Tuesday, 17 December 2013

Life after life

It's that time when you get those 'books of the year' articles in the papers, and it's reminded me about  Kate Atkinson's Life after Life.

I'm a big fan of Kate Atkinson, but when I first read the book I wasn't sure what to make of it. Now, though, I'm starting to get it. It's stayed on my mind, and it's chimed with so much else I've been pondering on.

Without giving too much away, it's the life story – or several life stories – of one woman, who somehow manages to live several lives (and die several deaths) in the course of the book. It's about possibilities and choices and wrong turnings and 'what ifs'. In fact, it's a middle-aged person's book.

Kate Atkinson is a bit older than me. Which means she was probably my age (mid-50s) when she wrote it. And I've been having a lot of those conversations with myself this year.

Like watching a Science Club show about 'hacks' which is not what you think it is but (the way they told it anyway) about doing cool new things with stuff, that could make the world a better place. And thinking, just for a moment, I wish I was 13 again... I could do that. Remembering I nearly did science A levels at school, wondering how things would have turned out if I'd chosen that path. Perhaps I could have been doing cool things to make the world a better place.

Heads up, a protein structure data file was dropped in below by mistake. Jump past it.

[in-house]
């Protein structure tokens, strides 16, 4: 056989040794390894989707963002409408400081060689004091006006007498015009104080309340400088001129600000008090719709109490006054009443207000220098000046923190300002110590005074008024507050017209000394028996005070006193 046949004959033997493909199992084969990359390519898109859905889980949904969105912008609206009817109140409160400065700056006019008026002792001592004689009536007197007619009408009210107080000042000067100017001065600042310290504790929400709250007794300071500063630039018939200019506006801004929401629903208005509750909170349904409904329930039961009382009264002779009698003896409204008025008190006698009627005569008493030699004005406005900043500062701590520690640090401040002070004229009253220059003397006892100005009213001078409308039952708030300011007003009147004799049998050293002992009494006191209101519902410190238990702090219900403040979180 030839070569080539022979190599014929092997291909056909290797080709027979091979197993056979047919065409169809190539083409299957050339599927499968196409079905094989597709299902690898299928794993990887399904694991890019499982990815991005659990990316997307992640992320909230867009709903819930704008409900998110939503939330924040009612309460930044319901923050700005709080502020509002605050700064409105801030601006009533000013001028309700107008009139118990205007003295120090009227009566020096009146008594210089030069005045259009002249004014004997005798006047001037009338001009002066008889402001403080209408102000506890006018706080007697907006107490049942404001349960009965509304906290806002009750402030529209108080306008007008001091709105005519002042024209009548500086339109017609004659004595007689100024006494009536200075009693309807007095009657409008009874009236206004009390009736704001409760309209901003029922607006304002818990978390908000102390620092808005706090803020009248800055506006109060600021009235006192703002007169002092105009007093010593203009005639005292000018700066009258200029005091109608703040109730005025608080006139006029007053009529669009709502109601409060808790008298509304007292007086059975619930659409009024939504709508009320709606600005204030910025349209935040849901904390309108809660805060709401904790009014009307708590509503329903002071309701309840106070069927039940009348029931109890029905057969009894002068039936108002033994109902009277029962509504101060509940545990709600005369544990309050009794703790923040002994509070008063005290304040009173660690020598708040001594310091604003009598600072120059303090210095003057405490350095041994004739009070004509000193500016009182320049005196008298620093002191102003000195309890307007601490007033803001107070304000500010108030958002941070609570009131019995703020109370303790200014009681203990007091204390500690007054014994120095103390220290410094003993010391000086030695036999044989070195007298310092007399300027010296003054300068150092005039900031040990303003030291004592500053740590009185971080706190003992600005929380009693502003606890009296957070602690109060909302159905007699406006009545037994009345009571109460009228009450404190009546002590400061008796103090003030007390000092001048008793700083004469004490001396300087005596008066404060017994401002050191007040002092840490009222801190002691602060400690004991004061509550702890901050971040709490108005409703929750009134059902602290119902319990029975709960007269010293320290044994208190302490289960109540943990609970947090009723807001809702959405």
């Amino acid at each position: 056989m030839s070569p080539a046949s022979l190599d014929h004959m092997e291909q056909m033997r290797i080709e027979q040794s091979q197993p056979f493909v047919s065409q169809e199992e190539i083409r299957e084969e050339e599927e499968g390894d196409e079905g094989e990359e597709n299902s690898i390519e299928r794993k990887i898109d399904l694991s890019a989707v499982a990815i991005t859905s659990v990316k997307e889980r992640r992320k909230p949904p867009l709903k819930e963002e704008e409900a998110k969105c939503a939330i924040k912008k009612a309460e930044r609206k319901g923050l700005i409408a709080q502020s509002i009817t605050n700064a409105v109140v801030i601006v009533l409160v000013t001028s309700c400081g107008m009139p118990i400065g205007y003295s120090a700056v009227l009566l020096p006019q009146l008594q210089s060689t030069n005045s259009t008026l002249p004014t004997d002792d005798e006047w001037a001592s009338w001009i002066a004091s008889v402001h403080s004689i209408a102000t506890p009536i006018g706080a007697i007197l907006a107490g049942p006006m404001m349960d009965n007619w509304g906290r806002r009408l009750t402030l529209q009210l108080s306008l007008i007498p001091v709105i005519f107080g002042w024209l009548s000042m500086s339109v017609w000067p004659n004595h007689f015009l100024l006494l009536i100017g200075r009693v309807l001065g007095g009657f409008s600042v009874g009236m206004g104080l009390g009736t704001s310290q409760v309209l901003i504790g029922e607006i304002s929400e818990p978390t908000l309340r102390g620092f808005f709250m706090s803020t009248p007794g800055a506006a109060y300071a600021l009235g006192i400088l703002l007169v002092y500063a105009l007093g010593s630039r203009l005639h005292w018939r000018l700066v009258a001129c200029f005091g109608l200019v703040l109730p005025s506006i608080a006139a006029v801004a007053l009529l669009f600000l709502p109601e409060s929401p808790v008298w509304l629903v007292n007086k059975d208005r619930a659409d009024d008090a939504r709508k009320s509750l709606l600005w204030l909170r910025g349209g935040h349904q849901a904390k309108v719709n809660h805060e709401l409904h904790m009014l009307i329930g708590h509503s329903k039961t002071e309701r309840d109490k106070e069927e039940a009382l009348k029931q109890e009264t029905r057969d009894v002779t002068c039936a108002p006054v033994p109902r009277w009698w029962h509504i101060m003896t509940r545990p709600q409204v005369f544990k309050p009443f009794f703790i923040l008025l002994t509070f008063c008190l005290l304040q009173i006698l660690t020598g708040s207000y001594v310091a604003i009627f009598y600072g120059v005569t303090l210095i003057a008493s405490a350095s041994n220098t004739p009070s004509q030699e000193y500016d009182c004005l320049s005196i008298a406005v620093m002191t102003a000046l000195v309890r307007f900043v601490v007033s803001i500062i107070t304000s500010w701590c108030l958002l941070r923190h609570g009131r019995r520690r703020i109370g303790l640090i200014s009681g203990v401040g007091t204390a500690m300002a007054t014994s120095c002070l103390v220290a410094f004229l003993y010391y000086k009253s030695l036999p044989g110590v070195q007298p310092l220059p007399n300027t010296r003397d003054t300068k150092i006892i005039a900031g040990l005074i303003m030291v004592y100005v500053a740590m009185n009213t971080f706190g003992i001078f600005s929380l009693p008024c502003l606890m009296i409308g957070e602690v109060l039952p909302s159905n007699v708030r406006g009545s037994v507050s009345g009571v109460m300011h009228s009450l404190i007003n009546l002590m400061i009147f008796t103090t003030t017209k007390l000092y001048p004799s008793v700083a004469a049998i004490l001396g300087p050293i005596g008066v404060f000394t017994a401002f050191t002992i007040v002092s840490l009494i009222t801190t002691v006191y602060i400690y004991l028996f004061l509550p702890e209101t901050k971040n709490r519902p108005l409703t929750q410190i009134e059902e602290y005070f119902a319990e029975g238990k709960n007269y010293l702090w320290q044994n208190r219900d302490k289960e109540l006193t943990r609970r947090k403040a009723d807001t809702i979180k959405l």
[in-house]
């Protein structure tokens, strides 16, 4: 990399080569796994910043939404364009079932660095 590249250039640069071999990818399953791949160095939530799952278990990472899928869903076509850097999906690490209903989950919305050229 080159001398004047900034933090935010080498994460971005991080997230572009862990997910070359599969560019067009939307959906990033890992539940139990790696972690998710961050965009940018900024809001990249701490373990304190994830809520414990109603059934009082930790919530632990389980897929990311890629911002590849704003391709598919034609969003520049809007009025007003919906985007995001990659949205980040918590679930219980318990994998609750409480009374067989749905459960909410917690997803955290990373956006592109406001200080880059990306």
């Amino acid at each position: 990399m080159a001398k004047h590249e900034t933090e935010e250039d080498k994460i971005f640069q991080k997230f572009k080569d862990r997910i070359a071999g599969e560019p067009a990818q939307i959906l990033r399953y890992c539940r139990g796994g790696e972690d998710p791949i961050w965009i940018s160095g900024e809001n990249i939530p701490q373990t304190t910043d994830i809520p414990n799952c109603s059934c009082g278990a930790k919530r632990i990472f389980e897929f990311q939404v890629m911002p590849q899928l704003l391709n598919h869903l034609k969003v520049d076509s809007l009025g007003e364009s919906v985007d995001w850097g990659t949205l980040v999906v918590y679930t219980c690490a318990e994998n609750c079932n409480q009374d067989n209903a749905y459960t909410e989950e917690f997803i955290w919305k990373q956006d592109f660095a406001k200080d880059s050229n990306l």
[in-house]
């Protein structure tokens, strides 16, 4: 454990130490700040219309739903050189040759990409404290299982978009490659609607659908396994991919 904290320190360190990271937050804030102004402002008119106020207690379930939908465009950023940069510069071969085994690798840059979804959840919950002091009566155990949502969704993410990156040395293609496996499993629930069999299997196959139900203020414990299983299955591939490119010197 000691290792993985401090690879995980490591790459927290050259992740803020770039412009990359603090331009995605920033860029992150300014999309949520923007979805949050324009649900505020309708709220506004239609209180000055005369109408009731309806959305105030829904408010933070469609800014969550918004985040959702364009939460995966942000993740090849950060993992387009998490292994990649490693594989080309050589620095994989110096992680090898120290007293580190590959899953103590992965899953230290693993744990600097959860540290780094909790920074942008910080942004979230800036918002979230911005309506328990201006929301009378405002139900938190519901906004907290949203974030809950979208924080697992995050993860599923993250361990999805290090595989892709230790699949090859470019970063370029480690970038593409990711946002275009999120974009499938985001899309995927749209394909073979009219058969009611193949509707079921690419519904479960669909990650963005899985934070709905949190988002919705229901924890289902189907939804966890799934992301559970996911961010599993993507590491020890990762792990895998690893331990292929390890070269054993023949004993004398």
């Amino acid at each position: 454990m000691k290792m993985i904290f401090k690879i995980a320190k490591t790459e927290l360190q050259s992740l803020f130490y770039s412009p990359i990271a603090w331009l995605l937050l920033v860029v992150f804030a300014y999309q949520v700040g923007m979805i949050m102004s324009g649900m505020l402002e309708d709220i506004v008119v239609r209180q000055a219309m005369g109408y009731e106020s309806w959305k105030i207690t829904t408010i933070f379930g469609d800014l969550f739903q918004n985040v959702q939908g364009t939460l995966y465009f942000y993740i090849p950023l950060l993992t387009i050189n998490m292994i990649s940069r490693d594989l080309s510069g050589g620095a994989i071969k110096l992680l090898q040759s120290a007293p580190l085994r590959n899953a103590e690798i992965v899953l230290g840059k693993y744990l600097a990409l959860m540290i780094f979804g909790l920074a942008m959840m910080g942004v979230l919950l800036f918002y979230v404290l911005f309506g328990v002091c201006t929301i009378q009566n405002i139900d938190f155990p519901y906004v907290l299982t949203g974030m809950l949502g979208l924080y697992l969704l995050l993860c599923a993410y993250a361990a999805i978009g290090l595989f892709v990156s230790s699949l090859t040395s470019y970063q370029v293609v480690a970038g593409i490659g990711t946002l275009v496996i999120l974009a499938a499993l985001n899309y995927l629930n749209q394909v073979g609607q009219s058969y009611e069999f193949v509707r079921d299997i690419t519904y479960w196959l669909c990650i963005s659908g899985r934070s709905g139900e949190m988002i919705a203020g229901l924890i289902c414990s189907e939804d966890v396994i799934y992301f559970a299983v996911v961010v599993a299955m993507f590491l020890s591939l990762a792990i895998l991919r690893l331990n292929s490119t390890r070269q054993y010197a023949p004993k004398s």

Or wondering how my life would have gone if I had done Oxford entrance in the 6th form (as planned) instead of having my first episode of depression. Perhaps I would have ended up better off, or more successful (or a snob). Perhaps I could have made the world a better place, or myself a better life.

Or wondering about all the moments when I could have been braver, and wasted less time, and done more and been more.

There's so much I could have done with my life. I've never been very good at choosing. I still don't really know where I want to live, or what I want to do when I grow up.

I know there's still time to do a lot, if I'm lucky. I know, too, that some paths are now closed. I try not to have regrets. But the older I get, the more insistent the 'what if' becomes.

Kate Atkinson, I applaud you for turning this into art.

No comments:

Post a Comment